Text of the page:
If a Pacific island becomes uninhabitable because it's flooded through climate change induced sea level rise does it still retain its "statehood"?
That's one of the questions that have engaged the minds of people at a "Threatened Island Nations' conference at the prestitious Columbia Law School in the United States.
Experts gathered to consider how the pressures of climate change will affect legal systems.
Speaker:Professor Michael B. Gerrard, Director, Center for Climate Change Law, Columbia Law School.
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GERRARD: In July the Security Council of the United Nations is going to take up a resolution concerning climate change as a national security issue at the request of Germany. The representatives of the small island nations have been very active in advocating that kind of consideration and will be doing a great deal of work in the run-up to that debate.
COUTTS: And a number of experts reportedly said that a priority for small islands should be the standardising of legal baselines as defined by the UN Convention on the Law of the Sea. What will that provide for them?
GERRARD: If the nations file certain kind of maps with the United Nations that means that even if their land shrinks or disappears, they still would have a strong argument that they're entitled to the Exclusive Economic Zone that is around the baseline, and therefore could get income from fishing and mineral exploitation.
COUTTS: And did they also discuss and resolve the issue of the fact that there is no legal concept of an environmental refugee?
GERRARD: Yes we discussed it, I wouldn't say we resolved it but there was quite a bit of discussion that the people who would be displaced as a result of climate change do not fit within the legal definition of refugee, and there's a lot of sentiment for trying to develop a new class of climate displaced people, although others suggested that the different situations that might arise vary so much from one to the other that it might not be worth the effort. So there was debate but not yet agreement on that subject.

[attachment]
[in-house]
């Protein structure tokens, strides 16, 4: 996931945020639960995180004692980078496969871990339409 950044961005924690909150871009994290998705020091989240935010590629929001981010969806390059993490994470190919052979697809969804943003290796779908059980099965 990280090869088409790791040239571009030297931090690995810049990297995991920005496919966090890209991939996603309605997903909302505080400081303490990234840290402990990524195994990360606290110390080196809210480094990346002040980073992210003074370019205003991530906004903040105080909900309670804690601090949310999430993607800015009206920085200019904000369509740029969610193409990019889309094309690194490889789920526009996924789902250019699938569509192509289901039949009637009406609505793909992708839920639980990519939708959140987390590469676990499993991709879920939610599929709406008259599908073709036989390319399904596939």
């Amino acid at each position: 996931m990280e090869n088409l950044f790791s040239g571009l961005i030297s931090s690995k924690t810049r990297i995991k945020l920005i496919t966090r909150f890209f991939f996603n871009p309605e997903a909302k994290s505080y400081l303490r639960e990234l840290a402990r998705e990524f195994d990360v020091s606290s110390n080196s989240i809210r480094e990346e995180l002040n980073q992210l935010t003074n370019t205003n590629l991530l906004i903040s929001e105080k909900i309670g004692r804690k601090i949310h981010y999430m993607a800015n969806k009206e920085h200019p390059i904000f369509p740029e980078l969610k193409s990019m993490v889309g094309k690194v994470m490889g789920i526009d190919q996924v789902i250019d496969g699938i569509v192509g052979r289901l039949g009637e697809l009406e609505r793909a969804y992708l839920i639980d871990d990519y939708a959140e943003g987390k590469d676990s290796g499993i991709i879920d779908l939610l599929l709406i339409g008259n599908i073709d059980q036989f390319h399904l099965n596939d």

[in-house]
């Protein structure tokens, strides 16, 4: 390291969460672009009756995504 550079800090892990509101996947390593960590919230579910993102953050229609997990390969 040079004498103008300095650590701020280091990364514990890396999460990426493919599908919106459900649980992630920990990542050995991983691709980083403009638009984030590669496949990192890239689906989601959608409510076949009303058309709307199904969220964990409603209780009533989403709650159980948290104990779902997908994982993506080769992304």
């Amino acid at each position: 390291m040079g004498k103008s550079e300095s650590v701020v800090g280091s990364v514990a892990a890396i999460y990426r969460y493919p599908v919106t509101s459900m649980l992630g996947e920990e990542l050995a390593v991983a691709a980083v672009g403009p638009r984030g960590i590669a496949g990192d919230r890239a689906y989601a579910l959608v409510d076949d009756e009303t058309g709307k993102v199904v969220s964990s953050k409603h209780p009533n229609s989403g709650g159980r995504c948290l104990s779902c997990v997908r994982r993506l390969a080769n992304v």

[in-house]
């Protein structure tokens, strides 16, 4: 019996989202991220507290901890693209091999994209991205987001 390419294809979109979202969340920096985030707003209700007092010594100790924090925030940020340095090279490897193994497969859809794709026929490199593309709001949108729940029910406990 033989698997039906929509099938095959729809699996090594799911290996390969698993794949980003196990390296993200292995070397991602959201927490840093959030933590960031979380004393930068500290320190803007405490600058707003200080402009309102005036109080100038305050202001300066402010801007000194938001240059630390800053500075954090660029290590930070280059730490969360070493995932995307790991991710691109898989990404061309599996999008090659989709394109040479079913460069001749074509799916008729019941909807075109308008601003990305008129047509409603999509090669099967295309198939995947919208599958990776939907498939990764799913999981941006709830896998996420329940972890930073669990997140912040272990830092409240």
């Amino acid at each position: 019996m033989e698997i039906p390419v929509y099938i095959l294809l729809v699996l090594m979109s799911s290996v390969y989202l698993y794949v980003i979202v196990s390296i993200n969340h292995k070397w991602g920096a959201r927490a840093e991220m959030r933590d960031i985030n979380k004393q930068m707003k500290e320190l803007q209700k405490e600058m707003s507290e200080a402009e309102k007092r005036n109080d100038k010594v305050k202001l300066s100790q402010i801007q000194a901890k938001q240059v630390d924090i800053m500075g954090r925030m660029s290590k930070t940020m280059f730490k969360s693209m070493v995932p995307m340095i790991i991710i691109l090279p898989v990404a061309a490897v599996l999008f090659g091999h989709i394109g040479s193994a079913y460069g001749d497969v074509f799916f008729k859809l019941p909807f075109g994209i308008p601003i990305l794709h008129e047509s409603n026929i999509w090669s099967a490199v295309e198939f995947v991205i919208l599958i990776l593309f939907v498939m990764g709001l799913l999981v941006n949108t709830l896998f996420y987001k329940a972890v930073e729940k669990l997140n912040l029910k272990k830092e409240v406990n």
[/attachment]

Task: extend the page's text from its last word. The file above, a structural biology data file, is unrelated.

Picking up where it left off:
COUTTS: In previous discussions we discussed that Marshall Islands put forward a number of issues that they want to discuss, did that actually happen and were there answers to their questions?
GERRARD: Yes there is a large delegation that came from the Marshall Islands led by the President and the Foreign Minister, and all of the issues that they had hoped to be discussed would be, certainly one of the important issues was statelessness, the question of what happens if an island is completely under water? Is it still a state? And there was a general sense that certainly for quite a while the statehood would likely be preserved because most of the big countries would not want to take the affirmative action necessary to dissolve a state.
COUTTS: Well is a state a lump of land or the people who inhabit it, so does the statehood go with them?
GERRARD: It's a combination of land that is permanently inhabited by a viable population and it governs itself, it has the ability to interact with other nations. There is not much precedent for a state that doesn't have land, although the Holy See and the ?? of Malta are similar situations to a certain extent.
COUTTS: And what about the concept of caretaker as a concept that some lawyers put up as a suggestion establishing artifical islands as permanent installations, caretakers?